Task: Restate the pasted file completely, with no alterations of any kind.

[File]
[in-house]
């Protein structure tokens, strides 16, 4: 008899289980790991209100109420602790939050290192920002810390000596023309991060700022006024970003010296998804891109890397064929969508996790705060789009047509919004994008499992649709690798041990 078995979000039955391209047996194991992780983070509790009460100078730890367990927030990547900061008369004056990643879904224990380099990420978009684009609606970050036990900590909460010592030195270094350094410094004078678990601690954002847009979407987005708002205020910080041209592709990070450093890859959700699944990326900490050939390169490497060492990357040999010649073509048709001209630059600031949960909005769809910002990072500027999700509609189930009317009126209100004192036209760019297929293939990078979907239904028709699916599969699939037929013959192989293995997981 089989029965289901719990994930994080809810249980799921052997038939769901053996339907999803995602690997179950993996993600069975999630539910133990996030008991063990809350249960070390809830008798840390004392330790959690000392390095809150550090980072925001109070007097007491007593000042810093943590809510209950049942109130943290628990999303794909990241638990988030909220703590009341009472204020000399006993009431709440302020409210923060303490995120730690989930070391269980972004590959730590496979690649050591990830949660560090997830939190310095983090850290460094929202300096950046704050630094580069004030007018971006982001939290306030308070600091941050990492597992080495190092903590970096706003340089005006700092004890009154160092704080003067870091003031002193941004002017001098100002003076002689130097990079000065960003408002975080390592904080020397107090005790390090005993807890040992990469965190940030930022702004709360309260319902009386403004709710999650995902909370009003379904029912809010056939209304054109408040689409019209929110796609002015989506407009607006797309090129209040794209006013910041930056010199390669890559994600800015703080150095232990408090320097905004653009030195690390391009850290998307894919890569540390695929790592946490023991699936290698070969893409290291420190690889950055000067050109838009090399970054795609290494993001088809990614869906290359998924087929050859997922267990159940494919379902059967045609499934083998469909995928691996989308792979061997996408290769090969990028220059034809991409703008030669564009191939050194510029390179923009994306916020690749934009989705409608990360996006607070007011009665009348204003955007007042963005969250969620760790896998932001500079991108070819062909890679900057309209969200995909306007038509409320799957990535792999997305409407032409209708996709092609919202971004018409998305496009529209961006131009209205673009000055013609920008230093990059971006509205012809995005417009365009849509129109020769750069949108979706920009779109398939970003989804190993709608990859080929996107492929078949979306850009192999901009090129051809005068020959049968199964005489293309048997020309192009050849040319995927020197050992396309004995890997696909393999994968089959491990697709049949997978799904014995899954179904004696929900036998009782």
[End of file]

[in-house]
């Protein structure tokens, strides 16, 4: 008899289980790991209100109420602790939050290192920002810390000596023309991060700022006024970003010296998804891109890397064929969508996790705060789009047509919004994008499992649709690798041990 078995979000039955391209047996194991992780983070509790009460100078730890367990927030990547900061008369004056990643879904224990380099990420978009684009609606970050036990900590909460010592030195270094350094410094004078678990601690954002847009979407987005708002205020910080041209592709990070450093890859959700699944990326900490050939390169490497060492990357040999010649073509048709001209630059600031949960909005769809910002990072500027999700509609189930009317009126209100004192036209760019297929293939990078979907239904028709699916599969699939037929013959192989293995997981 089989029965289901719990994930994080809810249980799921052997038939769901053996339907999803995602690997179950993996993600069975999630539910133990996030008991063990809350249960070390809830008798840390004392330790959690000392390095809150550090980072925001109070007097007491007593000042810093943590809510209950049942109130943290628990999303794909990241638990988030909220703590009341009472204020000399006993009431709440302020409210923060303490995120730690989930070391269980972004590959730590496979690649050591990830949660560090997830939190310095983090850290460094929202300096950046704050630094580069004030007018971006982001939290306030308070600091941050990492597992080495190092903590970096706003340089005006700092004890009154160092704080003067870091003031002193941004002017001098100002003076002689130097990079000065960003408002975080390592904080020397107090005790390090005993807890040992990469965190940030930022702004709360309260319902009386403004709710999650995902909370009003379904029912809010056939209304054109408040689409019209929110796609002015989506407009607006797309090129209040794209006013910041930056010199390669890559994600800015703080150095232990408090320097905004653009030195690390391009850290998307894919890569540390695929790592946490023991699936290698070969893409290291420190690889950055000067050109838009090399970054795609290494993001088809990614869906290359998924087929050859997922267990159940494919379902059967045609499934083998469909995928691996989308792979061997996408290769090969990028220059034809991409703008030669564009191939050194510029390179923009994306916020690749934009989705409608990360996006607070007011009665009348204003955007007042963005969250969620760790896998932001500079991108070819062909890679900057309209969200995909306007038509409320799957990535792999997305409407032409209708996709092609919202971004018409998305496009529209961006131009209205673009000055013609920008230093990059971006509205012809995005417009365009849509129109020769750069949108979706920009779109398939970003989804190993709608990859080929996107492929078949979306850009192999901009090129051809005068020959049968199964005489293309048997020309192009050849040319995927020197050992396309004995890997696909393999994968089959491990697709049949997978799904014995899954179904004696929900036998009782």